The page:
• US stamps. Oddly enough, we were told to bring stamps if we want to mail anything in the US. Work will transport letters via internal mail and put them in the US post for us.
    • Limited decorations, and that’s about it!
  • Selling the cars: luckily David knew a co-worker who was in the market for a lightly used truck with ALL the bells and whistles, and I have recently found someone seriously interested in my manual transmission Jetta. The truck is worth almost 10x more than the Jetta, so we were quite relieved to find a taker on that one.
  • Medical check-ups and beyond. For those of us with a doctor in town (me and the pets I guess) I got a check-up and managed to get an insurance policy exception approved through work for a years worth of prescriptions to bring with me to China! All medicine in China requires a prescription (even over-the-counter things we find in the states), western medicine/medications are hit or miss, and the last thing I wanted was trying to find a new brand/kind what have you when we moved. Needless to say, this was a relief when I found out it was an option.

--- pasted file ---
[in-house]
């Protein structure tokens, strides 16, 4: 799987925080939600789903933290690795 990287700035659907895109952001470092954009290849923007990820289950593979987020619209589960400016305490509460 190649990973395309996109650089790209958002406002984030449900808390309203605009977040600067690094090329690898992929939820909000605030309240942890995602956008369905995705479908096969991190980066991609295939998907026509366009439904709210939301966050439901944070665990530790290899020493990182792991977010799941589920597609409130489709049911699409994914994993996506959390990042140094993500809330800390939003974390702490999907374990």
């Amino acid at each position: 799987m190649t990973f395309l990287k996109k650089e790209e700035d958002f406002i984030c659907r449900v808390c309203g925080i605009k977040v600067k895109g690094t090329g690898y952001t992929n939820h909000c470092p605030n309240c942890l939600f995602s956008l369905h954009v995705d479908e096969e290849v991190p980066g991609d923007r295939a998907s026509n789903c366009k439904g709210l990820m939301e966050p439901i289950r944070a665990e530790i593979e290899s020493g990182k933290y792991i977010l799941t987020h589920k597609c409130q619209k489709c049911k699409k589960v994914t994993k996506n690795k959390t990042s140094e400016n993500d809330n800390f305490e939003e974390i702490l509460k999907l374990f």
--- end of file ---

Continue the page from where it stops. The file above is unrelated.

• Figure out what to do with our US phone numbers. We would like to keep them as we have been the only people to own them and would prefer not to be reassigned a random number in the future. I had a bad experience with this previously as my old work phone had been owned by a college student named Maggie who did a poor job notifying her contacts that she dropped the number and a John who apparently skipped out on his last bill. Figured that one out when I got my monthly call (for 3 years!) that they would be terminating my service unless the bill was paid. They never did, but I digress…Our current plan is to port the numbers to google voice and pick up a paid skype account or other internet based phone option that we can access on our work smart phones. This will ensure our numbers cannot be “re-purposed” to someone else while we are away. Still have not taken any action on this part yet though, have to cancel our current contracts before that anyway.

These are all the things I can remember for now. I will likely update this post at a later date when I realize all the things I left out/forgot to pack.